Mon. Aug 19th, 2019

Planet Compliance

Innovation & Regulation in Finance

The Future of Compliance Jobs

5 min read

What every Compliance professional has to consider now

“I’ve seen the future of Compliance and it ‘s not looking good for my profession.” – Head of Compliance for an International Bank after attending a RegTech presentation.


I had meant to write this article for a while now and started drafting yesterday, so it was a bit of a surprise when I found an article in the Financial Times this morning, which in large parts at least, discusses exactly the same subject. Well, I must be up to something, but to be fair I’m by far not the only one.

The bottom line of the FT article is basically that thousand of Compliance jobs are at risk because of automated compliance systems using artificial intelligence. Following the financial crisis, banks had increased the number of Compliance staff significantly and according to an estimate from Citigroup the cost for the banking industry is about $270 billion each year. That is the equivalent of 10% of the overall operating costs.

The article correctly points out that many financial institutions had responded to the growing number of regulatory demands by simply increasing their headcounts. However, there are also those institutions that do not have joined the hiring spree with staff that is simply overwhelmed by the obligations of compliance officers. Even for the first group of banks the picture seems to be the same though: everyone laments the sheer amount of new regulations and the struggle to implement the new rules.

So, while the FT article focuses on the cost savings for the financial institutions that RegTech could bring, the new technologies will also be beneficial for Compliance staff, too, as they actually might receive a breather as routine tasks will be covered by automated systems. The downside, of course, is that this will inevitably lead to people being made redundant as machines do their jobs.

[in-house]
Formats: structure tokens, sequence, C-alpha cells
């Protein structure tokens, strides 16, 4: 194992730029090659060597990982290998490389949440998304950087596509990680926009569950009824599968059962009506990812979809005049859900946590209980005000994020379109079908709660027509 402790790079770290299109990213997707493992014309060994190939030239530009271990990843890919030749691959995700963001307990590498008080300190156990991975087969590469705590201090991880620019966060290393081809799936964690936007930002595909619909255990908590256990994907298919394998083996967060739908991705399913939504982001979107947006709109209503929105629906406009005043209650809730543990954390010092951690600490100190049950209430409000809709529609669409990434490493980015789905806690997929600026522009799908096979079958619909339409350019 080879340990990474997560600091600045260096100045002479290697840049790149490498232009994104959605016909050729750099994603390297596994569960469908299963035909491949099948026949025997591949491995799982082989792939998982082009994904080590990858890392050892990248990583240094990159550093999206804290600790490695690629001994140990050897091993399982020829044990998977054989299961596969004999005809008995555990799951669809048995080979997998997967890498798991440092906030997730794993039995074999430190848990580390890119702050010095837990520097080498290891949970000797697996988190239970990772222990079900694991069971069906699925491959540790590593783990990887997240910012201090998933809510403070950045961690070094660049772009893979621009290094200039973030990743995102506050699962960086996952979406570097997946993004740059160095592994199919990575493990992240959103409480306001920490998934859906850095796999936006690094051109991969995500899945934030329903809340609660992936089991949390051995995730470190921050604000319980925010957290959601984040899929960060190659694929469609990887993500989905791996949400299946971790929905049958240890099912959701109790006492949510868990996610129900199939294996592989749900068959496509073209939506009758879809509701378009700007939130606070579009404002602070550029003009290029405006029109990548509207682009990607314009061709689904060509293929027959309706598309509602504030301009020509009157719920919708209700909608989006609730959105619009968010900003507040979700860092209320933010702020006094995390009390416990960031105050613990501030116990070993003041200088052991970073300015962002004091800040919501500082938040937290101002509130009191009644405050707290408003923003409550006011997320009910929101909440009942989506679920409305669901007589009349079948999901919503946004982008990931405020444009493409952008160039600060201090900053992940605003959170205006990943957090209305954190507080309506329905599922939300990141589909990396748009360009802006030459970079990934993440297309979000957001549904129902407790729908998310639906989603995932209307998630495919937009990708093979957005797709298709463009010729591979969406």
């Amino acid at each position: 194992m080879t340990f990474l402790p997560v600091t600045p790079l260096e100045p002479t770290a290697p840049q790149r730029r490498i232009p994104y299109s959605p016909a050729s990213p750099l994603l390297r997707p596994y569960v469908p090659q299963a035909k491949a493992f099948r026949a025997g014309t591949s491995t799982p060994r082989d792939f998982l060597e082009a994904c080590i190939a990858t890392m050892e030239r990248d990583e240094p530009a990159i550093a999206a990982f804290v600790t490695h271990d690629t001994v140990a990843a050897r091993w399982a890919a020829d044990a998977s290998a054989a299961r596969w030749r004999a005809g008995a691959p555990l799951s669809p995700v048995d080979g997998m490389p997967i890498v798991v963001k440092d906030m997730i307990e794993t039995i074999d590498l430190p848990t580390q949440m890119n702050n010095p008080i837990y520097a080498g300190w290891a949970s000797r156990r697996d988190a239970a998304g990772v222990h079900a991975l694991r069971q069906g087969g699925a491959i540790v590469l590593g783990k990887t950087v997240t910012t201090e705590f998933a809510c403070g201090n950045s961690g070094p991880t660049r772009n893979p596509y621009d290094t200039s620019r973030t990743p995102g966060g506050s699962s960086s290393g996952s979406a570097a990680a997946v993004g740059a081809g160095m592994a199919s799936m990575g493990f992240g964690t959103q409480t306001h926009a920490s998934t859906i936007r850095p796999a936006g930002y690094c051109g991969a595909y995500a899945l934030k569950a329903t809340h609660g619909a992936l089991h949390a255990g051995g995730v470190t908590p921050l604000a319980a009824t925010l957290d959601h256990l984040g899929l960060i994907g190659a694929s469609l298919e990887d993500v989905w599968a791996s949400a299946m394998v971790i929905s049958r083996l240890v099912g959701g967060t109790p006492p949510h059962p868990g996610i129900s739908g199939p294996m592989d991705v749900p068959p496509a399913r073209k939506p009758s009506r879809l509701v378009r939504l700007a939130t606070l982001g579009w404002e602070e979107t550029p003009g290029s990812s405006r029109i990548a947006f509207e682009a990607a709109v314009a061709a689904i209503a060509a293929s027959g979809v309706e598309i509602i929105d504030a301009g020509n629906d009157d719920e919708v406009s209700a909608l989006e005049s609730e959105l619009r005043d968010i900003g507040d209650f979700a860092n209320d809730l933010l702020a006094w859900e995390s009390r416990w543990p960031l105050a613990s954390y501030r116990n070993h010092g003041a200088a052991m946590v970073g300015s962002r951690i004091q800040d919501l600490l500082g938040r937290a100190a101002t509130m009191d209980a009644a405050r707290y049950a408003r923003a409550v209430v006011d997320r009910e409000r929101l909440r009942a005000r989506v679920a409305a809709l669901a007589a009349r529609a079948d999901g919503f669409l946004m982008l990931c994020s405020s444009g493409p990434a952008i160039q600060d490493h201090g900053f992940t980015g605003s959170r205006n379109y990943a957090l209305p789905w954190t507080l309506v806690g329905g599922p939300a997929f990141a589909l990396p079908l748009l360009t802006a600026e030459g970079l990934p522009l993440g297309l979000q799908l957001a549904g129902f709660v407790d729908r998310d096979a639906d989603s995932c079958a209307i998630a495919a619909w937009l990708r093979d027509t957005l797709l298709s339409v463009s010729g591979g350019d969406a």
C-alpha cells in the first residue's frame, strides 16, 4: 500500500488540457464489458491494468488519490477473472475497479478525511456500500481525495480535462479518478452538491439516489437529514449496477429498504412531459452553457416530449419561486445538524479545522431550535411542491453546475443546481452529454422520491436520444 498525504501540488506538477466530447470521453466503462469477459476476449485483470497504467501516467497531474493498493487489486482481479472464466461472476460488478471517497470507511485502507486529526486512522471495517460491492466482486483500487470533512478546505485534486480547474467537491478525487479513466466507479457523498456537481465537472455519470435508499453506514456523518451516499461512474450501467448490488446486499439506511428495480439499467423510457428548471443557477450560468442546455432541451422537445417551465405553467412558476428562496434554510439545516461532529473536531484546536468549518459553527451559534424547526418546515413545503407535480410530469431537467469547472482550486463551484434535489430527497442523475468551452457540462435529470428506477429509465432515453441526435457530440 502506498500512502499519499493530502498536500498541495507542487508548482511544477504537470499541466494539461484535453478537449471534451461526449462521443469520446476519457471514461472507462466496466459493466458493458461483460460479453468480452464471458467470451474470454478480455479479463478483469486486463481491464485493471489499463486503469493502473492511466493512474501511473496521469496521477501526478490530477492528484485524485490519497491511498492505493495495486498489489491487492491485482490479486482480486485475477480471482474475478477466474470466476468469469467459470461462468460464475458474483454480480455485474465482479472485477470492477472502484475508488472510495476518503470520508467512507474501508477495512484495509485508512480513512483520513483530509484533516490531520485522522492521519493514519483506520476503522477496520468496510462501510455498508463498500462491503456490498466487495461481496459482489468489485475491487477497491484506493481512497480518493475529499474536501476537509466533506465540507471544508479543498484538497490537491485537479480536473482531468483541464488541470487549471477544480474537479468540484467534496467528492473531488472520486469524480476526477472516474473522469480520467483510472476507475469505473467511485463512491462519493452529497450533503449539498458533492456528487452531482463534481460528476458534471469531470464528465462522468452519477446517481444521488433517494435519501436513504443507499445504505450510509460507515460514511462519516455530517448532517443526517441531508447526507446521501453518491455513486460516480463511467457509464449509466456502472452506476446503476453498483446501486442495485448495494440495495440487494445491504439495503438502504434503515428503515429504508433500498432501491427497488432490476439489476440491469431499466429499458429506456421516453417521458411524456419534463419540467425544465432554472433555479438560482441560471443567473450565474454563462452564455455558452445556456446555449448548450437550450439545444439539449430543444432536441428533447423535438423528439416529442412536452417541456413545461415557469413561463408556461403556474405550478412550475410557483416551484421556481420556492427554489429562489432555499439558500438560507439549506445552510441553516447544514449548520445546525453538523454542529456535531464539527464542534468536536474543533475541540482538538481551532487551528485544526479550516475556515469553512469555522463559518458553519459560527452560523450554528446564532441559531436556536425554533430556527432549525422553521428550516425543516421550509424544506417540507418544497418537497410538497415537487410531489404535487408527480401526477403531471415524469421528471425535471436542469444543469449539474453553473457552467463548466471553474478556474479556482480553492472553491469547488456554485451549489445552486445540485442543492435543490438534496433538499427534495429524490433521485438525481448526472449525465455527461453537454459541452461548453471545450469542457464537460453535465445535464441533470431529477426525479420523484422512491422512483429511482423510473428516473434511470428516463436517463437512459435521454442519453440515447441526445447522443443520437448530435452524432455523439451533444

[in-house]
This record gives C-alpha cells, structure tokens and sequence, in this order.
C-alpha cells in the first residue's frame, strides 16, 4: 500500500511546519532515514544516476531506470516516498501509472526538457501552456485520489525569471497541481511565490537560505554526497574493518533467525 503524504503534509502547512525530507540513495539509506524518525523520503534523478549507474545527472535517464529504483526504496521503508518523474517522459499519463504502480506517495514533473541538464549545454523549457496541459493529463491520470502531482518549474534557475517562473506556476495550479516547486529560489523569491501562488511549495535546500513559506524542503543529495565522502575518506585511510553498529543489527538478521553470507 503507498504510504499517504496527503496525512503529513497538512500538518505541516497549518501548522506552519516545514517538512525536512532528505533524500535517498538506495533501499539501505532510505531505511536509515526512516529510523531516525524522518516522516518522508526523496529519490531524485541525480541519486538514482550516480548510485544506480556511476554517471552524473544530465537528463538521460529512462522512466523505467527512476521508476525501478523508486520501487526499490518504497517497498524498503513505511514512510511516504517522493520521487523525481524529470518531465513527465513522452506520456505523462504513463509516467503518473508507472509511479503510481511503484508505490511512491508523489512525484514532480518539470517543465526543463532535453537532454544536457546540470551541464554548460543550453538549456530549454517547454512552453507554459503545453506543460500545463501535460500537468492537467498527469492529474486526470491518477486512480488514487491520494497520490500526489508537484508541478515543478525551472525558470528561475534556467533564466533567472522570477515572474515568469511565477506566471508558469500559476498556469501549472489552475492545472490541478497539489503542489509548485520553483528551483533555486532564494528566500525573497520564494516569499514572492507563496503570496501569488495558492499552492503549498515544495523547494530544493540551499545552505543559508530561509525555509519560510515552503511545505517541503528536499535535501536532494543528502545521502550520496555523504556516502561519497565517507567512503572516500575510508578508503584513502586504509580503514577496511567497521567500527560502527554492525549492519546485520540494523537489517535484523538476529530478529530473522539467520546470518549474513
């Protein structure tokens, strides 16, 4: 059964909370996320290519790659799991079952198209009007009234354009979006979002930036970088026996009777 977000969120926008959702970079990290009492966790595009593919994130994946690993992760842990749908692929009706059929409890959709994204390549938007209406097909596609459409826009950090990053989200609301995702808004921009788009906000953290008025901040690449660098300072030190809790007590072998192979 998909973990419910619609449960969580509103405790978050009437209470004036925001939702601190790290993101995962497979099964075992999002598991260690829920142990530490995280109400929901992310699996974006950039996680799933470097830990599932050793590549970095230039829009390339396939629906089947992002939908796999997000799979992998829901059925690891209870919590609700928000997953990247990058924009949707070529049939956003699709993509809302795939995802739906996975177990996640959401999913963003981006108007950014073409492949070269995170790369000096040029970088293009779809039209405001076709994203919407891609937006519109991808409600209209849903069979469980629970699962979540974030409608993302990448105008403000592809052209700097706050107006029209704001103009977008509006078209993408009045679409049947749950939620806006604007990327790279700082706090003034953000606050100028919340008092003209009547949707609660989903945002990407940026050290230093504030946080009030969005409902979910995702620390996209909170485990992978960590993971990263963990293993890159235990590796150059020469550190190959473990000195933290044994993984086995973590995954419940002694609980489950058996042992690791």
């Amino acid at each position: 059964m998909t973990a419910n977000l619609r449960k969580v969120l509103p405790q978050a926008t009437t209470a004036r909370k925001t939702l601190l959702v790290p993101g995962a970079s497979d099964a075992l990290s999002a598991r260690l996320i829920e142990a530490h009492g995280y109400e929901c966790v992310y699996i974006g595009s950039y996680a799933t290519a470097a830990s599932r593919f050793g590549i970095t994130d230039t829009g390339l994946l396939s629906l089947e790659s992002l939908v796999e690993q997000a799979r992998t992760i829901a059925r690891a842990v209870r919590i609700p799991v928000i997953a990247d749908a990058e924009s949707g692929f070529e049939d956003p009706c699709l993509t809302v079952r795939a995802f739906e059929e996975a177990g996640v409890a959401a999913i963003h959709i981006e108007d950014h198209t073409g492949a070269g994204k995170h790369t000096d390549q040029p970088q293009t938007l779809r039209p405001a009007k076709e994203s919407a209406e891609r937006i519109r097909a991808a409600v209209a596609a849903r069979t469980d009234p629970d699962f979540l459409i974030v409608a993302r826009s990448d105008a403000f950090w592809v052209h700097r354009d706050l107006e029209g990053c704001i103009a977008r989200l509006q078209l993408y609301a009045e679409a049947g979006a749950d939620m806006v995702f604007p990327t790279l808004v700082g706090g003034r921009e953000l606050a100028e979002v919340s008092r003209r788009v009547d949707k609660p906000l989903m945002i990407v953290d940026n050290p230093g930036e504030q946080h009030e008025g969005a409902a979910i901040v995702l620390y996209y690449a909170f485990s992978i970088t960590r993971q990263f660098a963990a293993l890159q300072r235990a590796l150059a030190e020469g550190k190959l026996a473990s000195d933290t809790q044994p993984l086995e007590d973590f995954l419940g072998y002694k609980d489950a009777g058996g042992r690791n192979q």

Hence, chances are that we are going to see an entirely different picture in the not too far future and I’m talking about ten years or even only five years from now. Already plenty of RegTech firms provide excellent solutions ranging from monitoring to reporting to client & counterparty identification for AML/KYC or Due Diligence purposes, for instance, but even legal and regulatory gap analysis, a job that is still done in many banks with simple spreadsheets. RegTech solutions will replace many of the daily and periodic tasks of compliance professionals through the use of Big Data analytics and Artificial Intelligence.

Figures from recruitment firms already indicate that we’re past the peak of compliance recruitment, which has been unlike most other areas in financial services the only one steadily growing over the last couple of years. Wall Street last year saw a reversal of this trend with many banks reducing their numbers and it is likely to continue in this directory for four reasons:

1) The Cost of Compliance: considering the already high cost of doing business with a view to regulatory obligations, banks cannot continue to throw more bodies at the problem;

2) Saturation: while there are still many new regulations about to come, some financial institutions believe there seems to be a light at the end of the tunnel. Even amongst those who do not support the idea that Trump or Brexit might result in a trend towards more deregulation, there is the idea that the worst may be over;

3) Outsourcing: also, financial firms have already moved or outsourced some of the more routine tasks to cheaper alternatives; and lastly

4) RegTech, which is as a likely to be the real game changer.

What does it mean for compliance professionals then? Similar to the trend we have seen in general employment markets, so will the compliance industry undergo a similar process of polarisation: as in manufacturing or clerical jobs, Compliance professionals that look after tasks that can be easily automated will be forced out, while those that are highly skilled with particular experience or those that can leverage technology for more productivity may actually thrive. Because do not be mistaken, RegTech will not make the Compliance profession redundant, but merely mean that it will undergo a profound transformation. A technological understanding to build the bridge between RegTech and the specifics of an institution will be in high demand, but equally will be specialisations in terms of knowledge and as a result, a compliance officer might actually be able to focus on the real issues. So, it’s not the end of the Compliance profession –  just as we know it.

 

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